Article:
''Japan puts up about $80 per head for defense, and we put up about $880. So it's a little over 10 to 1.''
Something has to be done about that imbalance, Iacocca argues. And that ties directly to the US trade imbalance with Japan. But he's not for local-content laws (Japanese cars with US-made parts). They only invite retaliation.
A 25-cent gas tax - with rebates for needy drivers - would help both with deficits and with conservation to avert future fuel crises.
An overall strategy on deficit reduction that Iacocca recommended to Reagan called for matching concessions from the White House and congressional Democrats. ''I said, 'The way you do it is you market it. You're a good marketer. You ask for half revenue and half cost (reductions). You do your half. The Democrats do their half. You won't like theirs. They won't like yours. But you strike a deal. And you could announce that the deficit was cut by 50 percent overnight.' '' He says he tried the plan on ''the top guys that I know in Wall Street . . . and they said confidence would turn on'' in the country.
* New policies are needed to create jobs. ''Among the Fortune 500 companies total employment is down. That includes IBM. It's DOWN!,'' Iacocca says in incredulous tones. ''Sure there was inefficiency. We're more productive now. But you mean a country this size . . . hasn't created a job?'' (Except, he says, in the small business and venture capital sectors.) Unless there is more cooperative national planning among management, labor, and government, the US will soon see unemployment climb again, he warns. Some 25,000 of 40,000 laid-off workers have been recalled at Chrysler. But if all restraints are off in the world market, they will probably be laid off again by 1986 or '87. ''If you don't do some planning you're going to be back in the soup. . . . Where did that The first thing you do is amalgamate jobs, just by the nature of the marriage. So what is the job creation mechanism in the country in the next five or 10 years? You might have some social problems with 10 percent unemployment forever.'' One curb on conglomerate buying, he suggested, would be to eliminate the tax deductibility of loans for such leveraged deals. ''If you have cash to buy, of course, more power to you.''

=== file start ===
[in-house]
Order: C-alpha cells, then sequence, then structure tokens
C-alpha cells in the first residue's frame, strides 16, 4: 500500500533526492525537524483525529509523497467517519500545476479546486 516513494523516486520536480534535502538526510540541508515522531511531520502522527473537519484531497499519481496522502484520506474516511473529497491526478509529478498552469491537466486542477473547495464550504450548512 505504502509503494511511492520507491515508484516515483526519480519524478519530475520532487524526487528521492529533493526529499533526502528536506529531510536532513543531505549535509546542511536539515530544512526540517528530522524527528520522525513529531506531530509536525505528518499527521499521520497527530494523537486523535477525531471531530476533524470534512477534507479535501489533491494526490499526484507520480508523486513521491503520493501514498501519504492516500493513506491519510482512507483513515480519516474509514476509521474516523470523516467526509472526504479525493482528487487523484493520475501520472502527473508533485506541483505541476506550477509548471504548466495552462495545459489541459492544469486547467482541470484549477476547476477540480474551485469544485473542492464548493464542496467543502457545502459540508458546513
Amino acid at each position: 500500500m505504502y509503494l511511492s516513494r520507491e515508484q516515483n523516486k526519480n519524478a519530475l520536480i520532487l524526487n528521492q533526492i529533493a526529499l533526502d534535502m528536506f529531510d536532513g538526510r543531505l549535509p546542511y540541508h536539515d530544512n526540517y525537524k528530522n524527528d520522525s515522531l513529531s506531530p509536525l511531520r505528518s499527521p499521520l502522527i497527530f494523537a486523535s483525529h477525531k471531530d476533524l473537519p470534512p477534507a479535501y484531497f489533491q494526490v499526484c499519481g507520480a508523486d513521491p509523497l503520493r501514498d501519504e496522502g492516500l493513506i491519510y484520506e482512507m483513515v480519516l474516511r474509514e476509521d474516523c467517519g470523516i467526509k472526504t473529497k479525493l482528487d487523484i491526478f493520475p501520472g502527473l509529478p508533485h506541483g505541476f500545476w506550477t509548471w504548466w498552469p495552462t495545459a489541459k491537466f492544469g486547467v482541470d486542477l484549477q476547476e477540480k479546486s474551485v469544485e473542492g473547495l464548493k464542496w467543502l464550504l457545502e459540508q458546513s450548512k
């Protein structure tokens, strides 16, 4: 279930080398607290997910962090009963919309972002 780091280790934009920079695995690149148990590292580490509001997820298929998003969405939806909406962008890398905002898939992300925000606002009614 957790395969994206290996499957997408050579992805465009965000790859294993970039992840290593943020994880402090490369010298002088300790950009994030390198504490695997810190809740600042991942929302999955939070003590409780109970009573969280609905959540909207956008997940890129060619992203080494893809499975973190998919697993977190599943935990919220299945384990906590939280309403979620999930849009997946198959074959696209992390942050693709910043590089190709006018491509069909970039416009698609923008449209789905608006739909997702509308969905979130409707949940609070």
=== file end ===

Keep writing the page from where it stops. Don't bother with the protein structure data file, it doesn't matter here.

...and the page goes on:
* The current great debate over whether the US should have an ''industrial policy'' (joint government-industry planning, government loan guarantees, etc.) is outdated. ''We already have an industrial policy,'' he says, ''but it's all messed up.'' It's composed of a chaotic mix including the giant military-industrial complex, widely varied corporate tax burdens, and ''50 years of fooling around with investment tax credits.'' This creates, he says, ''industrial policy at its worst.'' So something should be done to make this jerry-built structure more rational and efficient. ''We don't need a MITI, like the Japanese, or a Five-Year Plan, like the Russians. But we don't have any plan. When you want to discuss trade policy you go to eight different people in Washington. If you live long enough to get through that maze, you're a hero.''
But don't call it ''industrial policy''; that's a red flag. And don't set it up to ''pick winners and losers'' - as some economists and 'Atari Democrats' have urged. Silicon Valley high-tech industries are intertwined with older smokestack industries. Autos and steel are the biggest consumer of computer, laser, CAD/CAM, and robot industry products.
Instead, Iacocca says, one way to approach industrial policy would be to have an independent industry-labor-government board look at the five industries that are the biggest job producers - auto, steel, electronics, aircraft, and textiles. And, in a nonpartisan way, ''see if they bring something to the party.'' For example, he said, discover whether a troubled company in one of these industries would use loan guarantees to increase productivity, introduce an efficient new process, or improve the environment.
Under existing federal industrial policy, he said, the government may give the steel industry favorable treatment, such as trigger prices, to counter foreign steel dumping. But it doesn't get anything in return. He would have a nonpartisan federal board decide not to aid a steel company that diverts funds into buying Marathon Oil. Instead, he said the board should aid steel companies that install oxygen furnaces to become more competitive with foreign producers.
Properly focused government policy can also influence labor costs. Iacocca cites a case where Felix Rohatyn (Wall Street investment banker, financial rescuer of New York City, and advocate of industrial policy) was helping Eastern Airlines chief Frank Borman weather his company's recent crisis. Mr. Rohatyn told Iacocca that if Eastern had only been able to borrow another $50 million to million in wage concessions from his unions, instead of the $300 million he did get. Union leaders simply weren't willing to give up more unless they felt Eastern could invest in new facilities and equipment that would pay off in future for all concerned.